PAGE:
?If the clinical study shows a significant cholesterol-lowering effect, our brewing method has enormous potential. My guess is that the brewing business will be interested,? says Arne Berge, managing director of Aventure, a company that has sprung from the same research as the Oatly project. Aventure?s vision is to help the global brewing industry create a new standard: adding health values to beer. ?Our formula is simple, yet effective,? he says. ?We have introduced specific health properties in one of the world?s most widespread beverages. The target group is people who drink beer already. We know that people rarely make sustainable changes in eating or drinking habits. Now, they don?t have to.?
Aventure is looking for opportunities to scale up and introduce its functional beer to the global markets. Discussions with potential partners have begun already, says Berge.
Among other success stories in the cluster is L plantarum 299v. This is a probiotic bacterium, developed by Probi in partnership with Sk?ne Dairy to produce ProViva — one of the bestselling functional beverages in Scandinavia. The bacteria were also recently licensed to Danone for worldwide application. In its search for alternative application areas, Probi is now taking its probiotic strain into clinical nutrition. Research has found the company?s patented bacteria reduce the risk of infections occurring during intensive care treatment.
Back at Lund University, a heart surgeon at the university hospital has developed a range of low-glycaemic index foods. Working with the Swedish-Canadian biotech company Indevex, heart surgeon Professor Stig Steen has developed a new health nutrition concept called Scientific, Individual, Complete, Calorie-restricted, Optimal, Natural (SICCON) nutrition.
Steen explains further: ?I believe ordinary food can have a great effect on people?s health. My original idea with SICCON was to develop a nutrition complement that fulfilled two important needs: It should contain a complete mix of nutrition, and it should be based entirely on natural food ingredients.?
The first product based on the SICCON concept is called InZone, which is already sold through health food stores in Sweden, as well as in the US and Canada. It contains a mix of proteins, essential fatty acids and carbohydrates with a low GI. InZone keeps blood sugar levels within very narrow limits, while at the same time keeping hunger away.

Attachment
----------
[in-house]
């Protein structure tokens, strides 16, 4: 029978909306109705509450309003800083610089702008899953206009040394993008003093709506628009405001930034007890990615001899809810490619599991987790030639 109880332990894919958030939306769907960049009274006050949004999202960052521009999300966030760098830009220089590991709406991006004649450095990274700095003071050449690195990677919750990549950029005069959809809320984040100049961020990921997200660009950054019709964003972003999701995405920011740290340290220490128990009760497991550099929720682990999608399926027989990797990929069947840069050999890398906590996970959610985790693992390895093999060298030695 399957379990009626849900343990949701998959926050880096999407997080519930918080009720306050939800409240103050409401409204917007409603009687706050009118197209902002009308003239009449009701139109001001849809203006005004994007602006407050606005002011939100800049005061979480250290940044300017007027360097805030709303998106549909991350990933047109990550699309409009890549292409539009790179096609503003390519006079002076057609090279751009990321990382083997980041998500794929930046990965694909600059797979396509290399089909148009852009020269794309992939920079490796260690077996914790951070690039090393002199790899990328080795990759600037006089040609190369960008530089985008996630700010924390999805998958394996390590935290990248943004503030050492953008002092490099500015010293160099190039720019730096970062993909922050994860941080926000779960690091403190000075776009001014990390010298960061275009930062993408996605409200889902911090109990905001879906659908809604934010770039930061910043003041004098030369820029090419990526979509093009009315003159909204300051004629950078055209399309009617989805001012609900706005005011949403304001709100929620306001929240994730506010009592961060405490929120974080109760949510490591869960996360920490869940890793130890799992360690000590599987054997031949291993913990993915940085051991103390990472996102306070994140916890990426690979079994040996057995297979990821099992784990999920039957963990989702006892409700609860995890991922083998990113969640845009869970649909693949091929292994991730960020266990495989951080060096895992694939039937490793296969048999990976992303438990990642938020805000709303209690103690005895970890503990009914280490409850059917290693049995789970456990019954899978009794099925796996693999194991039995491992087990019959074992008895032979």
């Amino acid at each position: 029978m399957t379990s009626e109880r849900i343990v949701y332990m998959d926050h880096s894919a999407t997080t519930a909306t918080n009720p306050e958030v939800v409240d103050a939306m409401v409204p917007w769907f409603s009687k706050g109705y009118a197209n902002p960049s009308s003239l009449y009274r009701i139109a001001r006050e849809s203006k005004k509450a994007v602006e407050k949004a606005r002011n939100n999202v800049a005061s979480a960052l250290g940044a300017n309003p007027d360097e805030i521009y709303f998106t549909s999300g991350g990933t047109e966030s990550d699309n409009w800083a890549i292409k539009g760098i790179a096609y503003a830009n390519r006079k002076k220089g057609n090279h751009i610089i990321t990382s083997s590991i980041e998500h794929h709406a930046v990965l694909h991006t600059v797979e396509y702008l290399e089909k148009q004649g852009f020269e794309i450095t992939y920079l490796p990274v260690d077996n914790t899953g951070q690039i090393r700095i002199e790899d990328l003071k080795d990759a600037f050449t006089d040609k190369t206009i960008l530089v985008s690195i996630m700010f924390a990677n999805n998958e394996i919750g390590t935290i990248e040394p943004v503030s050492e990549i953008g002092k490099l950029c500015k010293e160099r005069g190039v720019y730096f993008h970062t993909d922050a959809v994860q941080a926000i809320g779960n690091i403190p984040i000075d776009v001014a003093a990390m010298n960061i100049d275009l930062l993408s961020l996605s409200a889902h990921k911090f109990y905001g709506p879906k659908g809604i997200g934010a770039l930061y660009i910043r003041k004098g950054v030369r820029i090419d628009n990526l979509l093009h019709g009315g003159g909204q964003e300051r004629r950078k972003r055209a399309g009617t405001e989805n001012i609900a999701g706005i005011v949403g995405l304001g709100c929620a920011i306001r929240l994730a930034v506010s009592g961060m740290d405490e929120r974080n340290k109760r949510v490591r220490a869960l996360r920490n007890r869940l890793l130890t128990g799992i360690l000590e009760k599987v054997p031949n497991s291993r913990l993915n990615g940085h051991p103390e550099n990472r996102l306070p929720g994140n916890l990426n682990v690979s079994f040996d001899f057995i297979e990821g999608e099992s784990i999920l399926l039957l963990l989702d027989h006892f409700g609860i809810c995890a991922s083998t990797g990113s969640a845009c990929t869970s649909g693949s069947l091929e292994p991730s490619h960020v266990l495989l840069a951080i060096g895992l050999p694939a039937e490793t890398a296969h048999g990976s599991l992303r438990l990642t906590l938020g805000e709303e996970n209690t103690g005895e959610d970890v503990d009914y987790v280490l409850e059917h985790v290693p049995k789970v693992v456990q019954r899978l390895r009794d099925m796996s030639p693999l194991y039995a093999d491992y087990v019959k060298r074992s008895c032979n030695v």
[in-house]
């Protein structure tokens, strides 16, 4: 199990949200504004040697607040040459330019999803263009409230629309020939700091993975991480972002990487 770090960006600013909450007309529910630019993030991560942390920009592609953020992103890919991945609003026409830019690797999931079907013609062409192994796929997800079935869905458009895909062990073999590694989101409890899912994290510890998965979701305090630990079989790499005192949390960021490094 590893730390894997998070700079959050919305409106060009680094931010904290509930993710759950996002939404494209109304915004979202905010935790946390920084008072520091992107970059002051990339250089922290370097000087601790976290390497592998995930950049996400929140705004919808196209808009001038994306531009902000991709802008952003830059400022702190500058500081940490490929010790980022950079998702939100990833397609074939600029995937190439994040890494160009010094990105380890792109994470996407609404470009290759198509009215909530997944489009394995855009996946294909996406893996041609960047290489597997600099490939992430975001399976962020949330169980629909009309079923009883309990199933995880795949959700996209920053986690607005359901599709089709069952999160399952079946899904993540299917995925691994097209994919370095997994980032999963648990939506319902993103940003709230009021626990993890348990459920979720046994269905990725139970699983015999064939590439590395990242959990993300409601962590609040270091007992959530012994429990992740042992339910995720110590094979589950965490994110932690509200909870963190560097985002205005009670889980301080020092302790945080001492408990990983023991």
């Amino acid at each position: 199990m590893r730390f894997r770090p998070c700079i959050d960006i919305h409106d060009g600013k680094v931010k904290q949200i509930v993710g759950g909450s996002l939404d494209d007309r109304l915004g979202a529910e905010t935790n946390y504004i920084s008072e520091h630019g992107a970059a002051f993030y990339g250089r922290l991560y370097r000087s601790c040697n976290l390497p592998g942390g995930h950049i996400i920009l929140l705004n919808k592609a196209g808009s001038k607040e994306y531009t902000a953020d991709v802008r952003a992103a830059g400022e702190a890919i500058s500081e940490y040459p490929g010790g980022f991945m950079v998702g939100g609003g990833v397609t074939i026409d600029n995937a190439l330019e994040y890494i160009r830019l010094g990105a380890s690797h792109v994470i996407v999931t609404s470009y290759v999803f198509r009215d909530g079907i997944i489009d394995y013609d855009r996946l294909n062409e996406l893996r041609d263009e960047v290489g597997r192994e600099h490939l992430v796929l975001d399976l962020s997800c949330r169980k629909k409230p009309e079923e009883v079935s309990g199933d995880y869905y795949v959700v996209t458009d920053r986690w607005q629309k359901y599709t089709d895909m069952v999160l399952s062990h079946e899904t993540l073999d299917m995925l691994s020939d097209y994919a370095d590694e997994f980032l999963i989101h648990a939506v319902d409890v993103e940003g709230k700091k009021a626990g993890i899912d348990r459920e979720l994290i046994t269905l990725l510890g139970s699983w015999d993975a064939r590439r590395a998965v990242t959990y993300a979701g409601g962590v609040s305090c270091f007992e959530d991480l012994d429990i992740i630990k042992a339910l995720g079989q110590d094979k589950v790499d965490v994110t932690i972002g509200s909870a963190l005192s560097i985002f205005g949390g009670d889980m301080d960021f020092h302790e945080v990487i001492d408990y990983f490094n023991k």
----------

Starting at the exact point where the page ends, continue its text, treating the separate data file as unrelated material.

For the millions of sufferers of morbus m?ni?re (or Meniere?s disease) — a type of vertigo that is characterised by dizziness and a sensation of spinning — help may finally have arrived in the form of a cereal bar containing Specially Processed Cereal flakes from Cerealia. According to Lars Sjöstrand, managing director of As-Faktor, the research company connected to Cerealia, a cereal bar based on oats will be launched in the spring.
?Research and clinical studies prove that these flakes have an effect on morbus m?ni?re, which affects millions of people worldwide,? he says. ?By the way, industry experts told us that it was impossible to produce a cereal bar with less than 26 per cent sugar. We proved them wrong. Our bar contains less than 10 per cent sugar and less than one per cent fat. Now we?re looking for someone who is interested in doing a low-fat and low-sugar cereal bar for the food market.?
Casting an eye over the innovations to come from the Sk?ne cluster, it?s hard not to agree with the US newsletter Science Next Wave, which wrote recently: ?The functional foods business is a new Scandinavian area of co-operation that blends biotechnology with the traditional food industry. It has grown up from a great collaborative spirit involving government, industry and academia.?
Peter Wennström of Wennström Integrated is a brand management consultant working in the food and functional foods sectors in Europe. He is also an associate of HealthFocus International.
Wennström will be speaking further on this subject at the March 17 Nutracon seminar ?Focus on Functional Food Innovation in Sweden.?